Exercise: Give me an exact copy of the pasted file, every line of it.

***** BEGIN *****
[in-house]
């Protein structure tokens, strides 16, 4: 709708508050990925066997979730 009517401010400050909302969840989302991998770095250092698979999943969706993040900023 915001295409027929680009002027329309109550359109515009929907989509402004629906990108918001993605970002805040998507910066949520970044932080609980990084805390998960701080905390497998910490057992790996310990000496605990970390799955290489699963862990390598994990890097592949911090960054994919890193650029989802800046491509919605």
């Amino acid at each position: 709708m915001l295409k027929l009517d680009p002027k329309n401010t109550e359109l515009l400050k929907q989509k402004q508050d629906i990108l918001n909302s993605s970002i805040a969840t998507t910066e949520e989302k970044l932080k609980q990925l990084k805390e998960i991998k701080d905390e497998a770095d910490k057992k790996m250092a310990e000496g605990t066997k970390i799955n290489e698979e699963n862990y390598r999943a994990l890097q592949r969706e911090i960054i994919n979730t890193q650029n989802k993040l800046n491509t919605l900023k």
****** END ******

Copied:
[in-house]
């Protein structure tokens, strides 16, 4: 709708508050990925066997979730 009517401010400050909302969840989302991998770095250092698979999943969706993040900023 915001295409027929680009002027329309109550359109515009929907989509402004629906990108918001993605970002805040998507910066949520970044932080609980990084805390998960701080905390497998910490057992790996310990000496605990970390799955290489699963862990390598994990890097592949911090960054994919890193650029989802800046491509919605």
């Amino acid at each position: 709708m915001l295409k027929l009517d680009p002027k329309n401010t109550e359109l515009l400050k929907q989509k402004q508050d629906i990108l918001n909302s993605s970002i805040a969840t998507t910066e949520e989302k970044l932080k609980q990925l990084k805390e998960i991998k701080d905390e497998a770095d910490k057992k790996m250092a310990e000496g605990t066997k970390i799955n290489e698979e699963n862990y390598r999943a994990l890097q592949r969706e911090i960054i994919n979730t890193q650029n989802k993040l800046n491509t919605l900023k």